As the night went on - two more mothers joined our ward and my baby seemed to be the only one crying. I had no idea how often I was supposed to be feeding him - every time the woman opposite me picked her baby up to feed I followed suite. I messaged my friend who worked on Neonatal unit and was breastfeeding trained for advice and help via text message - she really helped me get through those early hours of the morning. By 7am and overhearing another woman exclaim 'she can't wait to get home because she was simply not getting ANY rest on this ward' I closed my curtain round and cried and called for the midwife. The heavily pregnant midwife that turned up to ask me what was wrong got my full breakdown of upset. I couldn't feed, he kept crying, I didn't know what I was doing. 

She was excellent in helping me try various positions and helped me practice tipping his head back to latch. The newborn hold position felt awkward having to support their neck with one hand and direct their latch with the other. I found laying down to feed the easiest position and the one I seemed to be succeeding most in. I had a flurry of midwives in and out to me that morning to help me to feed him. After a night of crying on and off he seemed settle and very quiet - I was thankful for this but when he was asleep going on 3 hours the midwives informed me we needed to be waking him up to feed, they suggested stripping him off and tickling his feed to stir him to suckle. Ali arrived again at 9am and we spent the entire morning getting him to wake up to feed. Partners were supposed to go home again at 1pm and come back at 3pm but they seemed to leave us to it in the corner - I'm thankful for that. We had visitors from 3pm-7pm and I tried to feed Logan once in-between around 5pm. He was still so sleepy and it was a mission to wake him and keep him awake.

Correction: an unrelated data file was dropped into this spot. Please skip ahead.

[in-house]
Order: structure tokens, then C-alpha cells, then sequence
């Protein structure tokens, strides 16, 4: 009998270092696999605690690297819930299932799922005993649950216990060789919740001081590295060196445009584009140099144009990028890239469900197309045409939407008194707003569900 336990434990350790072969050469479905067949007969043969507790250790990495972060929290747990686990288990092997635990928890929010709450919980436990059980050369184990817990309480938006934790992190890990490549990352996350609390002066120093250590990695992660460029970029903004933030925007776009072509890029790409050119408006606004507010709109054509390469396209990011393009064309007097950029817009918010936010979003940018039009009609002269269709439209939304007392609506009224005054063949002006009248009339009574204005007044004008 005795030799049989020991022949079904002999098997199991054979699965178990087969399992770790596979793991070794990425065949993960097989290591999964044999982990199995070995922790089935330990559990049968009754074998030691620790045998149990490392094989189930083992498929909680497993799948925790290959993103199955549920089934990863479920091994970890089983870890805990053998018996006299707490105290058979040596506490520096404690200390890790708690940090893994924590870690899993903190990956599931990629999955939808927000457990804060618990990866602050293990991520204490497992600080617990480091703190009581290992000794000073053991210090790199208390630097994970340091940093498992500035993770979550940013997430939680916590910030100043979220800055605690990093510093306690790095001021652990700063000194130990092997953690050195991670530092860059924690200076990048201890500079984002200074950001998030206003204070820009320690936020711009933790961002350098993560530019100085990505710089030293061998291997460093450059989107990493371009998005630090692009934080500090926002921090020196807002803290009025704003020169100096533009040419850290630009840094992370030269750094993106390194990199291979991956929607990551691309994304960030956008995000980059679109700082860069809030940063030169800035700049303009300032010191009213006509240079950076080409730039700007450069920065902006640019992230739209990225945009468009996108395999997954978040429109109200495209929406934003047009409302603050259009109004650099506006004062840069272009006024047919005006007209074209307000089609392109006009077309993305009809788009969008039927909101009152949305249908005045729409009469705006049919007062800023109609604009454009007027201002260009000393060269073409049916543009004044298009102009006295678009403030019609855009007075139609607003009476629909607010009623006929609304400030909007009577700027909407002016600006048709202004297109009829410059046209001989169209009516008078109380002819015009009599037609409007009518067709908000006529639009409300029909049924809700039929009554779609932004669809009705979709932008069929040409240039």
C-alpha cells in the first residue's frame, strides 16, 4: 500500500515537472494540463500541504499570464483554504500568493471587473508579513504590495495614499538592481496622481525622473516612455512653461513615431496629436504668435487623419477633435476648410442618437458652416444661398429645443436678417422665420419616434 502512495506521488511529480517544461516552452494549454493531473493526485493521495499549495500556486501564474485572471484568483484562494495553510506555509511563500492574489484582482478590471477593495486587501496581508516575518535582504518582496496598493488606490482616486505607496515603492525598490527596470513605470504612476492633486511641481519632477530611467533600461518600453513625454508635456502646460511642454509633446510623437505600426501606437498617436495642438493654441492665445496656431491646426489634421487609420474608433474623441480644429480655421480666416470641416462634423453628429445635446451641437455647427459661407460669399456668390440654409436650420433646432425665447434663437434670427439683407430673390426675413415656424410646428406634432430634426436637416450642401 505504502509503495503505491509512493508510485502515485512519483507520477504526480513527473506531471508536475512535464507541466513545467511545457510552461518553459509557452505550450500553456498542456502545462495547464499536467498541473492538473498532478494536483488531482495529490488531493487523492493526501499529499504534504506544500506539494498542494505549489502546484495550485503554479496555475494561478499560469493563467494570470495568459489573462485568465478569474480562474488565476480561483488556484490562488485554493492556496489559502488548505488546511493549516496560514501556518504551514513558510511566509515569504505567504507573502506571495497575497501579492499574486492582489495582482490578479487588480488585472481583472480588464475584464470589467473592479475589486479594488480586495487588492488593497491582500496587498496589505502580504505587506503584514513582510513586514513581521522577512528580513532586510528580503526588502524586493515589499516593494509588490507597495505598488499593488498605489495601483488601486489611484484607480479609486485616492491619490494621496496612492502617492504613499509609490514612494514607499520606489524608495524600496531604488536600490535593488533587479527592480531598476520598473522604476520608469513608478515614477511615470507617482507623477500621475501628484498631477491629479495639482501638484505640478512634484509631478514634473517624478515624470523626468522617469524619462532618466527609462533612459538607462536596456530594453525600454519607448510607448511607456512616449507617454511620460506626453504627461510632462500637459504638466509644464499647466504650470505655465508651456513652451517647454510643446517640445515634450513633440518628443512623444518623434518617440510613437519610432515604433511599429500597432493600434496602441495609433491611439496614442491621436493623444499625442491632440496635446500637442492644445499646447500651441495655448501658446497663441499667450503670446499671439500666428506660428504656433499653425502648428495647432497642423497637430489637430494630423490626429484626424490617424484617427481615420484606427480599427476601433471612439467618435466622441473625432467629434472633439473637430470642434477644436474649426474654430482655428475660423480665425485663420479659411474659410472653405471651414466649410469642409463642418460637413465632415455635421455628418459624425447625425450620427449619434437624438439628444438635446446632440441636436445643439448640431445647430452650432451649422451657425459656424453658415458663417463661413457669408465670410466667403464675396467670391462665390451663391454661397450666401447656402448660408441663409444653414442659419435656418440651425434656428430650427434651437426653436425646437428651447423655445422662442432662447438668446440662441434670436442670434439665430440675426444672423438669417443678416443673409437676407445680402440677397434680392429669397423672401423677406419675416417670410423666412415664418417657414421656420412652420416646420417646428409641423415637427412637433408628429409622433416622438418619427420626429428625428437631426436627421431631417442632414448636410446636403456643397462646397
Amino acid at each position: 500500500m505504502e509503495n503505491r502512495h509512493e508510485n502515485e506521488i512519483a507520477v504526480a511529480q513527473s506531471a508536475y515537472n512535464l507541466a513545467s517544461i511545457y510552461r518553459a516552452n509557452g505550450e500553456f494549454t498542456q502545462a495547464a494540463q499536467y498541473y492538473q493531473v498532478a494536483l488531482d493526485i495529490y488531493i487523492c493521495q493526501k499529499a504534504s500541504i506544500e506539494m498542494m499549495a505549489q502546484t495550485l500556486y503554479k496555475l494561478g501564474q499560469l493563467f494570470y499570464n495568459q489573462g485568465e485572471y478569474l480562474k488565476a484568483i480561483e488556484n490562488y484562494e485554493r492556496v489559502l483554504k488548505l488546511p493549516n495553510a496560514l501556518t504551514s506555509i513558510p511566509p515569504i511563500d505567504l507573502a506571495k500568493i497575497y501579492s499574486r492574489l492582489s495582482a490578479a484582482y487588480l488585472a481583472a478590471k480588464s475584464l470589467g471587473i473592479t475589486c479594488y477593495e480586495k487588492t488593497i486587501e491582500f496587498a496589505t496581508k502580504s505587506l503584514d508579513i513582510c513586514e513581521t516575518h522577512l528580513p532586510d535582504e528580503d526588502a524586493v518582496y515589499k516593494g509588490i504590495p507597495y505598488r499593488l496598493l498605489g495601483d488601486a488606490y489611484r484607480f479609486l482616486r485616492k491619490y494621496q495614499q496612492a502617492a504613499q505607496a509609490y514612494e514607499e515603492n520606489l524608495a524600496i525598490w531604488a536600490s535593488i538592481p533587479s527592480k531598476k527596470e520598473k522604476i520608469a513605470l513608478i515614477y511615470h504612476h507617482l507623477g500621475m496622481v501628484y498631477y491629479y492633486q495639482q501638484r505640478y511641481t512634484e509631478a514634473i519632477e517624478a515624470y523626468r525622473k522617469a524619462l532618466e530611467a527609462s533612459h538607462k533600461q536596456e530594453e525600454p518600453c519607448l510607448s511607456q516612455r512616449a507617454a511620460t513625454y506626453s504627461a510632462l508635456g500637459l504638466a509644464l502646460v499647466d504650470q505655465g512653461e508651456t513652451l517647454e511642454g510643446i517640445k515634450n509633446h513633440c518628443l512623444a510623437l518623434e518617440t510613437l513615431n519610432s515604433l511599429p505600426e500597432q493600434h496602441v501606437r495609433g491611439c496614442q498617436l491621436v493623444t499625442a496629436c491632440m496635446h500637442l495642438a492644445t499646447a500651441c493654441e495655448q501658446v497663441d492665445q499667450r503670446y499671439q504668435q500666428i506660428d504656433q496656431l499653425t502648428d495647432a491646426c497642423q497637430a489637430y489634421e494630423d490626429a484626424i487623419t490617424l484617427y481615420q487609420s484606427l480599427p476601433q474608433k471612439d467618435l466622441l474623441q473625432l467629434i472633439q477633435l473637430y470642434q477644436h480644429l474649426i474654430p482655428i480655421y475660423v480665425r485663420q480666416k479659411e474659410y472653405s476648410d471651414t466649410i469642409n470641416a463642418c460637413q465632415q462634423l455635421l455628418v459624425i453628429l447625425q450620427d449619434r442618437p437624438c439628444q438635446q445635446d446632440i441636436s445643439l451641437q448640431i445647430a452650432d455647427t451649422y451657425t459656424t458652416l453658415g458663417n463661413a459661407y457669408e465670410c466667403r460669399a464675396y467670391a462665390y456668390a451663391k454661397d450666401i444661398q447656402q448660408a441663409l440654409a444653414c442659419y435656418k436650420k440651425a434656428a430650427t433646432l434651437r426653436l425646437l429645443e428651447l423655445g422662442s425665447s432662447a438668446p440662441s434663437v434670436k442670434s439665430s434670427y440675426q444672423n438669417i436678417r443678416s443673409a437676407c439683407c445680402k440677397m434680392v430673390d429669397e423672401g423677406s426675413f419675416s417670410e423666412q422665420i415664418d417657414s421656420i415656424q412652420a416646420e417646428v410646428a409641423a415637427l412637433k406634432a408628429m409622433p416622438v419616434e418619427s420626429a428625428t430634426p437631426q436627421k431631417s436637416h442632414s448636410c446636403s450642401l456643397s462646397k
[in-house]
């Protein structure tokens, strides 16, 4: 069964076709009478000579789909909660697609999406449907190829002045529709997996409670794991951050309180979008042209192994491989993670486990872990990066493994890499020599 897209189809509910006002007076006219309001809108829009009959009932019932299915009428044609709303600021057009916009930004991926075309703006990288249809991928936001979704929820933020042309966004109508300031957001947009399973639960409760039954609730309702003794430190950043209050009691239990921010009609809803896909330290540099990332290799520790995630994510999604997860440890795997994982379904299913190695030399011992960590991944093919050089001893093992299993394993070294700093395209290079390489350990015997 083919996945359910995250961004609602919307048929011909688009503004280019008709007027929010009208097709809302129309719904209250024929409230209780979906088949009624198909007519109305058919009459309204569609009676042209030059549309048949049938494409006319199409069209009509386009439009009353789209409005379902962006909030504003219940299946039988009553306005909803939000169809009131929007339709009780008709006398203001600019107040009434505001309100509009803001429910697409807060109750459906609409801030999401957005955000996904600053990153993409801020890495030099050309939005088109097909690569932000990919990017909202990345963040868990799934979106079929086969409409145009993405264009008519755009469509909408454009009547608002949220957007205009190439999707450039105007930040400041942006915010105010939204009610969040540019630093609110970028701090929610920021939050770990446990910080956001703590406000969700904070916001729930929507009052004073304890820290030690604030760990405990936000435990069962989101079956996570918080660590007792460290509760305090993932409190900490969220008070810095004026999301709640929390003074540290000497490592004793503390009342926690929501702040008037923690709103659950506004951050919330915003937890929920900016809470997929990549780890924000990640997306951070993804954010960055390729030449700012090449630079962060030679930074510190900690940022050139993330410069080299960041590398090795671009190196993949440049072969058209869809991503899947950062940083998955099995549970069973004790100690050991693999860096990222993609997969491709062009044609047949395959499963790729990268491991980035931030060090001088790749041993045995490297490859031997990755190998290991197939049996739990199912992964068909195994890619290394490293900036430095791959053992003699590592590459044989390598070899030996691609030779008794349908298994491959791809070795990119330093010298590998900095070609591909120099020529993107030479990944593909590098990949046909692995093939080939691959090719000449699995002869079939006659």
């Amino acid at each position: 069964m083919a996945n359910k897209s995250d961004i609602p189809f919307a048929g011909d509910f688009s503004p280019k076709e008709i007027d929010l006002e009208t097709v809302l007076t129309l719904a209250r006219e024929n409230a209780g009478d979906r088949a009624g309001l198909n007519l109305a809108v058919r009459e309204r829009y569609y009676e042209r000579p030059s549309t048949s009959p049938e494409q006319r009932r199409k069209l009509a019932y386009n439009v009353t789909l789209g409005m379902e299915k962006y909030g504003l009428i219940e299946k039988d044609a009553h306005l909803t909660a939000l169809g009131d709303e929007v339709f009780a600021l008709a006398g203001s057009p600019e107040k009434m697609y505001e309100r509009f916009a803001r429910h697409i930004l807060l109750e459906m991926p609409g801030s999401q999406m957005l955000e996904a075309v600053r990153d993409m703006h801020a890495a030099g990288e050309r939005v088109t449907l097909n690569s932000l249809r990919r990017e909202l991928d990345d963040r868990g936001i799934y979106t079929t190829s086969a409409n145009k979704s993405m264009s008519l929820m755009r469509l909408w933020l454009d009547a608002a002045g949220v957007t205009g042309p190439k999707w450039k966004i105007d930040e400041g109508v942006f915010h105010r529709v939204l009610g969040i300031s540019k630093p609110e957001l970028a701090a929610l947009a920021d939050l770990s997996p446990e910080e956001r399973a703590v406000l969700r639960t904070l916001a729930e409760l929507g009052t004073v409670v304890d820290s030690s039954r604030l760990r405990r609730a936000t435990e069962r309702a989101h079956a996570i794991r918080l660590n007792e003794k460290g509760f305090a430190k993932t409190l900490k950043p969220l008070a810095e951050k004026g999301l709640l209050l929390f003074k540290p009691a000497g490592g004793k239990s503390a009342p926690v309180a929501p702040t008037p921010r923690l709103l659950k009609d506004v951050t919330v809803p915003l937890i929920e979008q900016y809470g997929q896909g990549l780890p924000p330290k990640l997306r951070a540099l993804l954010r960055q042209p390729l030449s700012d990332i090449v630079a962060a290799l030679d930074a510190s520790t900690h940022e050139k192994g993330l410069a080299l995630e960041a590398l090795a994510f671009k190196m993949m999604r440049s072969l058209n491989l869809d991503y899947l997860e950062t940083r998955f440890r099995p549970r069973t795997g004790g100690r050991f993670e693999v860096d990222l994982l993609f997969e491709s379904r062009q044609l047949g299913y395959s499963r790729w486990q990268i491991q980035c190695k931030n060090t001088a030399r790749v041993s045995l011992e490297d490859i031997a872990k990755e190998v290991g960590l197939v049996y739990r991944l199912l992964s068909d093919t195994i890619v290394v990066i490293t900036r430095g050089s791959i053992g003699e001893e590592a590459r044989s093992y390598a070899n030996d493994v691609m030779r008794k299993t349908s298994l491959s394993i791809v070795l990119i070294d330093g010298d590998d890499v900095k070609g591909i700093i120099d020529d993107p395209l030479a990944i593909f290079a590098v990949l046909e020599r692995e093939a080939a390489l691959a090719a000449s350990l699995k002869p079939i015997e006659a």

As the other ladies on my ward were getting discharged, I was informed they thought it best I stay in another night until feeding was established. I cried a lot when Ali left me again at 9pm and I think I even phoned him again in tears at 10pm. The lovely midwife on the night shift checked in on me every 2 hours to prompt me to wake him and try and feed him. It seemed to be working a little better and the next day I was allowed to go home.